“Extremely bright” Lara Nosiru, 23, had taken some medication and class A drugs when she plunged off Clifton Suspension Bridge in Bristol in January this year. She went there with fellow Bristol University student Kasumi Kishi, who told police she had hoped to convince Ms Nosiru not to kill herself. CCTV footage shows Kishi pulling Lara from the edge twice before she gave up and left. Lara’s mother is upset and thinks Kishi should have tried harder to prevent her daughter from killing herself.
Two days after Lara’s death, Ms Kishi told friends over a pizza how she and Lara had discussed suicide methods and killing themselves together. Fellow flatmate Alex Gough claimed Ms Kishi told the group that if someone wanted to die it was cruel to make them stay alive. Flatmate Solene Rebibo said at the meal Ms Kishi “seemed comfortable” talking about suicide to Lara’s friends.
CCTV footage showed both Lara and Kasumi Kishi walking across the famous bridge shortly before 4 p.m. on January 30 with Lara occasionally stopping and looking over the edge. When they reached the North Somerset side, Lara, from South Ockenden, Essex, twice tried to climb onto the wall above the gorge edge but Ms Kishi pulled her back down. They two women then appeared to have a minor disagreement before Ms Kishi walked away and left her without looking back. The security cameras showed Lara smoking a cigarette before climbing onto the wall and falling to her death.
A coroner heard that Ms Kishi, who no longer lives in the UK, was interviewed by police about “possible criminal offences being committed”. Ms Kishi told police that Lara had told her to leave but before she left, she made Lara promise not to jump. She said she tried to lighten her mood by making a joke about a man who had tried to jump to his death but had fallen into pig faeces and survived.
Detective Sergeant Nick Lawson told the coroner that Lara Nosiru allegedly told Kasumi “you’ll have to let me go”. The CPS reviewed the case to see if charges of assisting in suicide or manslaughter by gross negligence could be brought against Kasumi but found no case to answer. A coroner ruled that Kasumi had no direct involvement in Ms Nosiru’s death and said the final year neuroscience student took her life while under the influence of drugs.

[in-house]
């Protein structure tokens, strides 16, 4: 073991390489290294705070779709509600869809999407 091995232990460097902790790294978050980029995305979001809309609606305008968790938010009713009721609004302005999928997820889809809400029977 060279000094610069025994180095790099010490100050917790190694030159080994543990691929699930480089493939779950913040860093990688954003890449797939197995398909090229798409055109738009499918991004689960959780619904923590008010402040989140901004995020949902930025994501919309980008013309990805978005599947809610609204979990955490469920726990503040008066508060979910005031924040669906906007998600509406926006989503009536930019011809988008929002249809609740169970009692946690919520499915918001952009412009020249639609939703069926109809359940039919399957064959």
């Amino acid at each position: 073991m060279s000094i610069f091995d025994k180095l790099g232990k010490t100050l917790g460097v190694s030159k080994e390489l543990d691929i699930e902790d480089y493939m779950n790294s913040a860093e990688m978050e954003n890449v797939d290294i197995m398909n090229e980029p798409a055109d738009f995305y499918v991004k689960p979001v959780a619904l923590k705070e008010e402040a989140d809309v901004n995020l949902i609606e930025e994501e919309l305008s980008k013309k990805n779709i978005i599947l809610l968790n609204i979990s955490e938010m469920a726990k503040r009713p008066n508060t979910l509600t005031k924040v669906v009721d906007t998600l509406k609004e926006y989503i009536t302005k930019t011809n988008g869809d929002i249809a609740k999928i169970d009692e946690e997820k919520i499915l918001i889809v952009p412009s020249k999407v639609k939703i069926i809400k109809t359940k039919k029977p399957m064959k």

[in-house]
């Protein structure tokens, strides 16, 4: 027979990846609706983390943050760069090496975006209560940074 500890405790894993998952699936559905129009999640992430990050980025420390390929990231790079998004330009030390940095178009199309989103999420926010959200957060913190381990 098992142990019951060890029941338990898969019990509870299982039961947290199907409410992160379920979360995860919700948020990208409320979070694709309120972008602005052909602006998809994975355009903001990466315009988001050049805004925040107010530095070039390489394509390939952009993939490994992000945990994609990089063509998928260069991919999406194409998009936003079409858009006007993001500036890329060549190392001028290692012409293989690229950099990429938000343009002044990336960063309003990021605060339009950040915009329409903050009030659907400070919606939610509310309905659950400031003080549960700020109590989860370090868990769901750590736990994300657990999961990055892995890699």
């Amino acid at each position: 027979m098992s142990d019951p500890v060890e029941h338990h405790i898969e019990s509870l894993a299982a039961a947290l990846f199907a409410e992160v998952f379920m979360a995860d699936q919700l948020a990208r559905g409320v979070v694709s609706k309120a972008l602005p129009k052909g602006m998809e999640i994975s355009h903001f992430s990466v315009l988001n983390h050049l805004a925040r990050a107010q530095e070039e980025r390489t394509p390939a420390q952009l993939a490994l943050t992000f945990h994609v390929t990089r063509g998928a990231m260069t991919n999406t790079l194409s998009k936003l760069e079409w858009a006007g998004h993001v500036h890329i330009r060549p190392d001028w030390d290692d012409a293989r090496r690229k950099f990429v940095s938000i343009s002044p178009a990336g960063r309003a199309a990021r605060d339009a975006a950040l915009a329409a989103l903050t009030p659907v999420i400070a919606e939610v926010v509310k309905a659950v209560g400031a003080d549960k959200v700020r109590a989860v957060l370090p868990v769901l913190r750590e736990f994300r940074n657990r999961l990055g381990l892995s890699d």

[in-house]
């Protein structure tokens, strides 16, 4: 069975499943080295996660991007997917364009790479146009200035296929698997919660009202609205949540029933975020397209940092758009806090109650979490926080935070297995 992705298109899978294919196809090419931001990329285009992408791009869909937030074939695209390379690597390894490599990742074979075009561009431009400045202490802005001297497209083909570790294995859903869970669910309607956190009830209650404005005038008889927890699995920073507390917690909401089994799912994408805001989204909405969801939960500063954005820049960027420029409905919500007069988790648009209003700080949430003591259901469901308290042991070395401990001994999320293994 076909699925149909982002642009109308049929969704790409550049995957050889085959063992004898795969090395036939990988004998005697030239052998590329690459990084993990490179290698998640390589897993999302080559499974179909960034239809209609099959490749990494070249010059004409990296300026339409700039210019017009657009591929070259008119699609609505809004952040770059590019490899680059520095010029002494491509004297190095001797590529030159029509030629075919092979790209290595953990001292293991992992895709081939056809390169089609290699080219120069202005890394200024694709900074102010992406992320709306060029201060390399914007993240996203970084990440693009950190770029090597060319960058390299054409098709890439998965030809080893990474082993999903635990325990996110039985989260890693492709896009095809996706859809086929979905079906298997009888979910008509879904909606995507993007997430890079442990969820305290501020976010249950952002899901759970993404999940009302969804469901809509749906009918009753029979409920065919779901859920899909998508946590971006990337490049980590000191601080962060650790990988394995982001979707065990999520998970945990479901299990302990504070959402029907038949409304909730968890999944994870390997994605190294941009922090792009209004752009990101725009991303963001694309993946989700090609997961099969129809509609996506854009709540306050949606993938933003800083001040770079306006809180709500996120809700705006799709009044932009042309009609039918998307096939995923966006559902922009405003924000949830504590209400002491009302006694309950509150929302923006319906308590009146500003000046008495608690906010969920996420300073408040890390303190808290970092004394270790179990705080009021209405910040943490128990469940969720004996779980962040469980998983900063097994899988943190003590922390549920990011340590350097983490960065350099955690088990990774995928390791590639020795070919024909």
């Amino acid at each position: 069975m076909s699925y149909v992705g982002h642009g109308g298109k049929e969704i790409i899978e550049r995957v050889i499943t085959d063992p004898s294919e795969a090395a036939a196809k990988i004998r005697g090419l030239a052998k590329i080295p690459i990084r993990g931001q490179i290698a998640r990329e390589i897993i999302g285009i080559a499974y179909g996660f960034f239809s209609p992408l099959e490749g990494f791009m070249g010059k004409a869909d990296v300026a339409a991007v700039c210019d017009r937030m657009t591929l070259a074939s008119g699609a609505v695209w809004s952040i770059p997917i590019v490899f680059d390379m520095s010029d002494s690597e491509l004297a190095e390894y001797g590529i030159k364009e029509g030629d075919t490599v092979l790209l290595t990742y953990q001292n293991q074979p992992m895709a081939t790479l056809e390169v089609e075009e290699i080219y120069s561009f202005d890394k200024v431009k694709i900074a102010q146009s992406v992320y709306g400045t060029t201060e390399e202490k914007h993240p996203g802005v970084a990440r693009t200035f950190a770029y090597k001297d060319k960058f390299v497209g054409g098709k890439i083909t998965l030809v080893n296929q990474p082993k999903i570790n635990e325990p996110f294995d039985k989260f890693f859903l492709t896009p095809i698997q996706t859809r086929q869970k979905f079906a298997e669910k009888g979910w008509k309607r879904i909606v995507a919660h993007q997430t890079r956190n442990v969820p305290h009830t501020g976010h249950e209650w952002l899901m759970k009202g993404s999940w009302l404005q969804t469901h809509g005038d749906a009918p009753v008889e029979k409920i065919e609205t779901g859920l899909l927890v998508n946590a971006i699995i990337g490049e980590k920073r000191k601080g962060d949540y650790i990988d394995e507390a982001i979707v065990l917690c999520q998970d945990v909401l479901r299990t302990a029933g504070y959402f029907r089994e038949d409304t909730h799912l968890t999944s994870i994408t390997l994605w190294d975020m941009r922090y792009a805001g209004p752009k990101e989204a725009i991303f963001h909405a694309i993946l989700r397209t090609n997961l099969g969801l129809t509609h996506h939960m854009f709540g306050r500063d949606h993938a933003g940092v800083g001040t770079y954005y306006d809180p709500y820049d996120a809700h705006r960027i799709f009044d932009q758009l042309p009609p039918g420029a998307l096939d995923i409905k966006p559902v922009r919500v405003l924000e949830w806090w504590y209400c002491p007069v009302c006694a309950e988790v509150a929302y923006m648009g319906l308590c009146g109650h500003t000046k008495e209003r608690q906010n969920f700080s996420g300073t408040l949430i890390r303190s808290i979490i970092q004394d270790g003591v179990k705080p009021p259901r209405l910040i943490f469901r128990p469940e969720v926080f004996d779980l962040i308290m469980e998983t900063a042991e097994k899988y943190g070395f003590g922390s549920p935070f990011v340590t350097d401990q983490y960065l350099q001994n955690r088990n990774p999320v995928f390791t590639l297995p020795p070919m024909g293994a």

Avon and Somerset Coroner Dr Peter Harrowing heard how Ms Nosiru was “acting strange” on the day she died after taking the class A drug she had bought at a discount on her birthday. She thought her hands were melting and was restless, saying every time she sat down she just wanted to get up again, her flatmates said in statements. She was hallucinating and seen trying to “stamp” on people who she thought were on her bedroom floor. Ms Kishi went to see her and they spent about 45 minutes together in her bedroom before going to the bridge in a taxi around 3.30 p.m.
Ms Nosiru had suffered from depression for four years and took an overdose the night before her death, the inquest heard. Psychotherapist Dr Niklas Serning said he had seen Ms Nosiru every week for a year and she was “extremely bright” and would discuss the meaning of life at their hourly sessions.
He told the coroner: “She reported to me she had tried to kill herself. New Year and Christmas was a very sensitive time for her.”
He said Lara Nosiru wanted to give life “another try” and asked him to “make my life meaningful again”. He said he last saw Ms Nosiru on the morning of her death when she said she was very tired but didn’t appear to be under the influence of drugs. She booked a session for the following week and joked with him about his age. When asked if there was anything that would have made him think she was going to take her own life, he said: “Absolutely not.”
Dr. Harrowing said Ms. Kishi was not directly involved in Ms Nosiru’s death and she had taken a “deliberate action” to jump off the bridge. But he said he couldn’t be sure beyond reasonable doubt that she had the mental intention to take her life that day.